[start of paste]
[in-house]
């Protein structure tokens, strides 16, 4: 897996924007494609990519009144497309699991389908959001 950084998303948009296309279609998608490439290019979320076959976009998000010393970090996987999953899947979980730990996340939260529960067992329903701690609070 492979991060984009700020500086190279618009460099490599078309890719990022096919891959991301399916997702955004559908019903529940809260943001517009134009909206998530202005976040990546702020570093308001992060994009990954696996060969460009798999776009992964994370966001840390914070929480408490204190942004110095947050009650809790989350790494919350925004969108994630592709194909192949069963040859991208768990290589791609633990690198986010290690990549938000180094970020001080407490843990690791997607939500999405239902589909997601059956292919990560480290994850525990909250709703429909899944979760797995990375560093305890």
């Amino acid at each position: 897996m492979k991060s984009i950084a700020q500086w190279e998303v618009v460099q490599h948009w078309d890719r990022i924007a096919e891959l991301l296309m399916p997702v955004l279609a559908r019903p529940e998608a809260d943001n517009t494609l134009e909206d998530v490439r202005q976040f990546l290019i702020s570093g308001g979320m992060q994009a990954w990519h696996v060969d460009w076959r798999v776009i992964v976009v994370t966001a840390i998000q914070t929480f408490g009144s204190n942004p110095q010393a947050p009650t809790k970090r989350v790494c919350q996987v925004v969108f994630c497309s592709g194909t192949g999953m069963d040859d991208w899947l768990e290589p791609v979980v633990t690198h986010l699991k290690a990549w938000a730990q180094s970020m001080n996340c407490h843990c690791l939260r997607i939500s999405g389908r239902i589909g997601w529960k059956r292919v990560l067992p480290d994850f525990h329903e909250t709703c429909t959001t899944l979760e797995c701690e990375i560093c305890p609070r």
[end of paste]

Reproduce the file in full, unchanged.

[in-house]
């Protein structure tokens, strides 16, 4: 897996924007494609990519009144497309699991389908959001 950084998303948009296309279609998608490439290019979320076959976009998000010393970090996987999953899947979980730990996340939260529960067992329903701690609070 492979991060984009700020500086190279618009460099490599078309890719990022096919891959991301399916997702955004559908019903529940809260943001517009134009909206998530202005976040990546702020570093308001992060994009990954696996060969460009798999776009992964994370966001840390914070929480408490204190942004110095947050009650809790989350790494919350925004969108994630592709194909192949069963040859991208768990290589791609633990690198986010290690990549938000180094970020001080407490843990690791997607939500999405239902589909997601059956292919990560480290994850525990909250709703429909899944979760797995990375560093305890």
């Amino acid at each position: 897996m492979k991060s984009i950084a700020q500086w190279e998303v618009v460099q490599h948009w078309d890719r990022i924007a096919e891959l991301l296309m399916p997702v955004l279609a559908r019903p529940e998608a809260d943001n517009t494609l134009e909206d998530v490439r202005q976040f990546l290019i702020s570093g308001g979320m992060q994009a990954w990519h696996v060969d460009w076959r798999v776009i992964v976009v994370t966001a840390i998000q914070t929480f408490g009144s204190n942004p110095q010393a947050p009650t809790k970090r989350v790494c919350q996987v925004v969108f994630c497309s592709g194909t192949g999953m069963d040859d991208w899947l768990e290589p791609v979980v633990t690198h986010l699991k290690a990549w938000a730990q180094s970020m001080n996340c407490h843990c690791l939260r997607i939500s999405g389908r239902i589909g997601w529960k059956r292919v990560l067992p480290d994850f525990h329903e909250t709703c429909t959001t899944l979760e797995c701690e990375i560093c305890p609070r």